President Hu Jintao stressed the importance of maintaining the 'purity' of the Communist Party, urging cadres yesterday to spare no efforts in cracking down on corruption amid leadership changes across the country, state media reported.
Hu told the Central Commission for Discipline Inspection that the task of fighting corruption 'remains arduous', Xinhua reported.
'Only by maintaining the purity [of the party] will we be able to bolster our reputation among the people as well as gaining their trust and support; only then can we consolidate the foundation of our rule,' he was quoted as saying.
Hu said strict discipline must be enforced, and the party would step up supervision of the selection and promotion of cadres.
Corruption is rampant among officials but often worsens around the time of leadership changes.
Appointments to key provincial posts are usually completed ahead of each Communist Party national congress, held about every five years. This year's national congress, to be held in the autumn, with pave the way for the biggest power transition in a decade when Hu and Premier Wen Jiabao make way for a younger, fifth generation of leaders.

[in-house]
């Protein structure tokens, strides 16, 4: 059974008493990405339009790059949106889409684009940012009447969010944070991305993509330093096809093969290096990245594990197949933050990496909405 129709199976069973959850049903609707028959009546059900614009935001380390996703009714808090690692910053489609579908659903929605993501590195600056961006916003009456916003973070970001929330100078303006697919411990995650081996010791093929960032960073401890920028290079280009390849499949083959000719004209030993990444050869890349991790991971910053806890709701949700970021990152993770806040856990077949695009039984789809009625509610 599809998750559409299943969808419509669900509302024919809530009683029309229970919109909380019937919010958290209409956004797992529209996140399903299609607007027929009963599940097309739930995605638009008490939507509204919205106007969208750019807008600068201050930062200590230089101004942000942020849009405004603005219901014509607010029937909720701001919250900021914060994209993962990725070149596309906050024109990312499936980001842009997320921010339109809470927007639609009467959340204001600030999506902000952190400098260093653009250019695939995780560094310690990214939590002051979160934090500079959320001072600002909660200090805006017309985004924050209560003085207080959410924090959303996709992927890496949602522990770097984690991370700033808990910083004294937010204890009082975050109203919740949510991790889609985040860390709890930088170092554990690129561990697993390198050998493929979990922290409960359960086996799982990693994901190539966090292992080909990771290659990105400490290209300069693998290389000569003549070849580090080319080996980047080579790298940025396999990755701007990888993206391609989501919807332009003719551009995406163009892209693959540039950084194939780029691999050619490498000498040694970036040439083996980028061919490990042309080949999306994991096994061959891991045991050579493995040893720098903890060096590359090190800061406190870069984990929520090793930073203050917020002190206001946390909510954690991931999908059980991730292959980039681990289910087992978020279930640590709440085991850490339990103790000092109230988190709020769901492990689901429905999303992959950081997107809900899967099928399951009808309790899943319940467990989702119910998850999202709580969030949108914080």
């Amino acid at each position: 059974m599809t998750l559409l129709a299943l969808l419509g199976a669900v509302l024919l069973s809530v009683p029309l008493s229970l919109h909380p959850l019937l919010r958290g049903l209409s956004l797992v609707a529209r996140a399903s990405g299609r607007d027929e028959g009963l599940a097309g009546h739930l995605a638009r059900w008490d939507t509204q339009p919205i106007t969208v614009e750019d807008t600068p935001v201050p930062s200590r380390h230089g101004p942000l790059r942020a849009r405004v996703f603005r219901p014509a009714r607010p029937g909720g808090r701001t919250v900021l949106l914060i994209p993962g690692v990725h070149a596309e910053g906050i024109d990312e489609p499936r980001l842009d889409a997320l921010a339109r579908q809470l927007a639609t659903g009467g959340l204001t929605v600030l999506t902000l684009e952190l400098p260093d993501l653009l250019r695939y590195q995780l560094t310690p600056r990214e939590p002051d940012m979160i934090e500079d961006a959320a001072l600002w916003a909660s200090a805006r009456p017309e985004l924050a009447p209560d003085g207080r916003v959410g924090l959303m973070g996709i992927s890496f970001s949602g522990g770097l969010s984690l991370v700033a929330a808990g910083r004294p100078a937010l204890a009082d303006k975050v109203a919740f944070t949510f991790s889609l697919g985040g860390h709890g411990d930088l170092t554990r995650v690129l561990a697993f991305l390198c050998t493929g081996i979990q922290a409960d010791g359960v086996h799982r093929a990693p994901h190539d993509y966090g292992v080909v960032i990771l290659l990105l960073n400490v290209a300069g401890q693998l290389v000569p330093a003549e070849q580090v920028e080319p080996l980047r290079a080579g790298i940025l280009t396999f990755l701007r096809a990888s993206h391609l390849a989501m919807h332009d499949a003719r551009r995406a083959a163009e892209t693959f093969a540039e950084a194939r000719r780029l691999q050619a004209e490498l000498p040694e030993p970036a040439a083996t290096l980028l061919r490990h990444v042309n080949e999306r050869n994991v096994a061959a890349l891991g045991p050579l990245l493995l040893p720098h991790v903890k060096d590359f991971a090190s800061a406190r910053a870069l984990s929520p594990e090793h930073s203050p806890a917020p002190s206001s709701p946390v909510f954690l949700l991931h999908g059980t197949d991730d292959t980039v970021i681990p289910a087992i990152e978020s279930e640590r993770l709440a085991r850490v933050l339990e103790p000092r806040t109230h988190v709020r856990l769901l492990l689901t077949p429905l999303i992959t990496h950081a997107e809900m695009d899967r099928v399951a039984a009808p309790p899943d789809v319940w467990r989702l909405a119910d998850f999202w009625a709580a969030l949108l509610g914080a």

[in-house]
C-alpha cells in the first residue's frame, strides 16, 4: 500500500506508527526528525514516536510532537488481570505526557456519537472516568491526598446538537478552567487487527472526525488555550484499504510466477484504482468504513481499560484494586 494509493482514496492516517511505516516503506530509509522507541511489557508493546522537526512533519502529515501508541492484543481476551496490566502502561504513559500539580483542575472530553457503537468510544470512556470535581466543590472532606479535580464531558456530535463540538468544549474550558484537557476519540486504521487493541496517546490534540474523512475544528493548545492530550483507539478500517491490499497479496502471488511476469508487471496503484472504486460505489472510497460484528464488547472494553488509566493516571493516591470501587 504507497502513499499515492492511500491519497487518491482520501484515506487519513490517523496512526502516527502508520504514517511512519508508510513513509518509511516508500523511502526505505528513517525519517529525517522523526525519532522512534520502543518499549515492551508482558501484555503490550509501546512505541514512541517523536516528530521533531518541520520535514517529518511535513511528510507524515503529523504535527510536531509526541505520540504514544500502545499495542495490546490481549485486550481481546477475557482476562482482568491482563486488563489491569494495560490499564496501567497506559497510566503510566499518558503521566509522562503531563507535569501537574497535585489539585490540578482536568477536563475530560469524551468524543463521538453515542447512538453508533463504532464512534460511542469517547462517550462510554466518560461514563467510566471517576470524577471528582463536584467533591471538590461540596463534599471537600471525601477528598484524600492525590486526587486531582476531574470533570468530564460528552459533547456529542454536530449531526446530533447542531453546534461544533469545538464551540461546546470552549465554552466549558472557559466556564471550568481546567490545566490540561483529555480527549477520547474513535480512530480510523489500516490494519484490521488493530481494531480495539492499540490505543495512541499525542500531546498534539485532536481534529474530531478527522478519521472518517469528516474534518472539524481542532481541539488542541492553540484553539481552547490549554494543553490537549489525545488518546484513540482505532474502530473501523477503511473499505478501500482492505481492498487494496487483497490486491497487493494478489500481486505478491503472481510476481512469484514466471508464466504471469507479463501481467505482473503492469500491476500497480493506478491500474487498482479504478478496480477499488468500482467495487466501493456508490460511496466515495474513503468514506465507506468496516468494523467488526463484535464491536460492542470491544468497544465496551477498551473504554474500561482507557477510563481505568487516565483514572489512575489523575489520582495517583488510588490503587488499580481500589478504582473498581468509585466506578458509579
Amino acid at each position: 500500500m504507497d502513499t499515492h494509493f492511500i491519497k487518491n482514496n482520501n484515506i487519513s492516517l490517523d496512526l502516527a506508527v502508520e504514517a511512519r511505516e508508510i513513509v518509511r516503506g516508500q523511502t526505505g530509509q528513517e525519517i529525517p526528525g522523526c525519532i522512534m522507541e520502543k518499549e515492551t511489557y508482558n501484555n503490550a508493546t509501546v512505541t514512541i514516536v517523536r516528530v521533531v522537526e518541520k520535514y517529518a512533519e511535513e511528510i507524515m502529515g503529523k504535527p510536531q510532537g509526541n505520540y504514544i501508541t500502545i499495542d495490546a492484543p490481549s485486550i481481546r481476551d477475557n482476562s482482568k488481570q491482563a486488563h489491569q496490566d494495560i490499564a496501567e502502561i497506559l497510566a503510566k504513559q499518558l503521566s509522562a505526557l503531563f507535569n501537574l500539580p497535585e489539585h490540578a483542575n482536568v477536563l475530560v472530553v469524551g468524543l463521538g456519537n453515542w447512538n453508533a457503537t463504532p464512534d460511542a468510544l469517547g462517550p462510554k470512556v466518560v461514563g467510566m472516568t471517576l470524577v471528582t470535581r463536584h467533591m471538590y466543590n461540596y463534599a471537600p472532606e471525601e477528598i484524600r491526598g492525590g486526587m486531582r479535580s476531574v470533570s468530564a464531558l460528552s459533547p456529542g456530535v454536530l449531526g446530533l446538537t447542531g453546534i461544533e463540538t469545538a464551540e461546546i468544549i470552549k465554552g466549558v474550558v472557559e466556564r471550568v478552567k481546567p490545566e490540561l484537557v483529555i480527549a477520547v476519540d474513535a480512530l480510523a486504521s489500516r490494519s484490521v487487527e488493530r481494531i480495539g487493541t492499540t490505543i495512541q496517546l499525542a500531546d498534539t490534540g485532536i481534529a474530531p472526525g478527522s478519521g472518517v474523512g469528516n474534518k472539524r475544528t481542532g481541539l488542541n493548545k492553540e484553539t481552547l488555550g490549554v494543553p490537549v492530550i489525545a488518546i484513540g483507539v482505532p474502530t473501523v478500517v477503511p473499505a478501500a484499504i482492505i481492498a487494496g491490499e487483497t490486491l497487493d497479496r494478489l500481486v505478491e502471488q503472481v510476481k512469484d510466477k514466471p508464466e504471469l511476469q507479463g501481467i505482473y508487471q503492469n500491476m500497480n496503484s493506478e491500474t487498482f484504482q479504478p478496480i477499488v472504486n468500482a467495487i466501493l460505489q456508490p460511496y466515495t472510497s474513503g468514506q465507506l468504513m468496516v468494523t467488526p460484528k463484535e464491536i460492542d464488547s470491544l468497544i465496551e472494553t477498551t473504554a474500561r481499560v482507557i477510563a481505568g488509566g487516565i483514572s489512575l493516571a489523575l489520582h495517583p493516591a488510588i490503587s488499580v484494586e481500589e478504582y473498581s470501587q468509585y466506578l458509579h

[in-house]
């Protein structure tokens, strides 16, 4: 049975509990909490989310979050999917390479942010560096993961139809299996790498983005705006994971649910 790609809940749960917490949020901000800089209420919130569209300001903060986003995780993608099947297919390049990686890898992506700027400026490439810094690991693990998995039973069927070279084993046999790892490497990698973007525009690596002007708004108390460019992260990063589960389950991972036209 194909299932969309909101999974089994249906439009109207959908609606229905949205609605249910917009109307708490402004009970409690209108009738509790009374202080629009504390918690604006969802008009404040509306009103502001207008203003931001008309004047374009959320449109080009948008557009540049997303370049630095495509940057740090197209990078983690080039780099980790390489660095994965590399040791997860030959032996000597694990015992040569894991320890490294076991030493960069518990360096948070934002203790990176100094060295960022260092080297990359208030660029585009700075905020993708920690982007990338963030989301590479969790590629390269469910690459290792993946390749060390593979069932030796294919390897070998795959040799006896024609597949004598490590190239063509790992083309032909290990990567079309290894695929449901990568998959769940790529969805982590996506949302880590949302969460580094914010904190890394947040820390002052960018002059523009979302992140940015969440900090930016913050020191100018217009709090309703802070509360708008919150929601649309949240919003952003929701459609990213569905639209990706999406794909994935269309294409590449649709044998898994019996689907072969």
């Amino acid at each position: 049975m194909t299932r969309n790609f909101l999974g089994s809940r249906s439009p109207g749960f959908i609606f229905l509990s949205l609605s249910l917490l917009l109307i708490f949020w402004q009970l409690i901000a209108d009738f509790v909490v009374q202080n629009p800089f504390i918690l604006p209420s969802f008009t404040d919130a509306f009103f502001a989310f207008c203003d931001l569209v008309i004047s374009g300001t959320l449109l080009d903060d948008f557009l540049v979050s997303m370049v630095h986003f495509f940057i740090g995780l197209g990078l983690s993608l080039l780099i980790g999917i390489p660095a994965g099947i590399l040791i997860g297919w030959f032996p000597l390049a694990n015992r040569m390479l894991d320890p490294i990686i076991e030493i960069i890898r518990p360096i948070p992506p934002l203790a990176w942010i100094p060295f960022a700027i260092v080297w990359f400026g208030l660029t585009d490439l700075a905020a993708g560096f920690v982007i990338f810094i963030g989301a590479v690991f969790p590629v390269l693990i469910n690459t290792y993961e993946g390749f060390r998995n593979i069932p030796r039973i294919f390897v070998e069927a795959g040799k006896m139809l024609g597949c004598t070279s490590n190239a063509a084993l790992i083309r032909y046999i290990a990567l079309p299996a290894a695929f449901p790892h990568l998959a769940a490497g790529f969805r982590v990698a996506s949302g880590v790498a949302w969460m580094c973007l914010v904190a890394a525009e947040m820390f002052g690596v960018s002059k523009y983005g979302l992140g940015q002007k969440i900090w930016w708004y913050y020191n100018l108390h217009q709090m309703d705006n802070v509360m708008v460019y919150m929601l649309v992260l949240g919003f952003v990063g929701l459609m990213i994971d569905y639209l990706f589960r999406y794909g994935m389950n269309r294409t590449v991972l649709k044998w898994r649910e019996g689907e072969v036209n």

Hu said last year that the party was 'soberly aware of the gravity and danger of corruption' and that graft-fighting remained a major priority to ensure the party's survival.
Professor Joseph Cheng Yu-shek, from City University of Hong Kong, said Hu's latest comments showed the party was keenly aware of the crisis it faced but at the same time was unable to effectively tackle graft as it was unwilling to give up one-party rule. 'The perception of threat is certainly there, and yet they feel powerless - there doesn't appear to be any effective formula [for fixing] things such as corruption, an ideological vacuum etc, so there tends to be a lot of empty talk such as purity, discipline and so on,' Cheng said.
Professor Hu Xingdou, an economist at Beijing Institute of Technology, said the party should focus on introducing democracy and rule of law to tackle corruption and the decline of moral standards.
Former railways minister Liu Zhijun was sacked in February for allegedly taking billions of yuan in bribes and kickbacks in return for contracts on the mainland's ambitious high-speed rail system.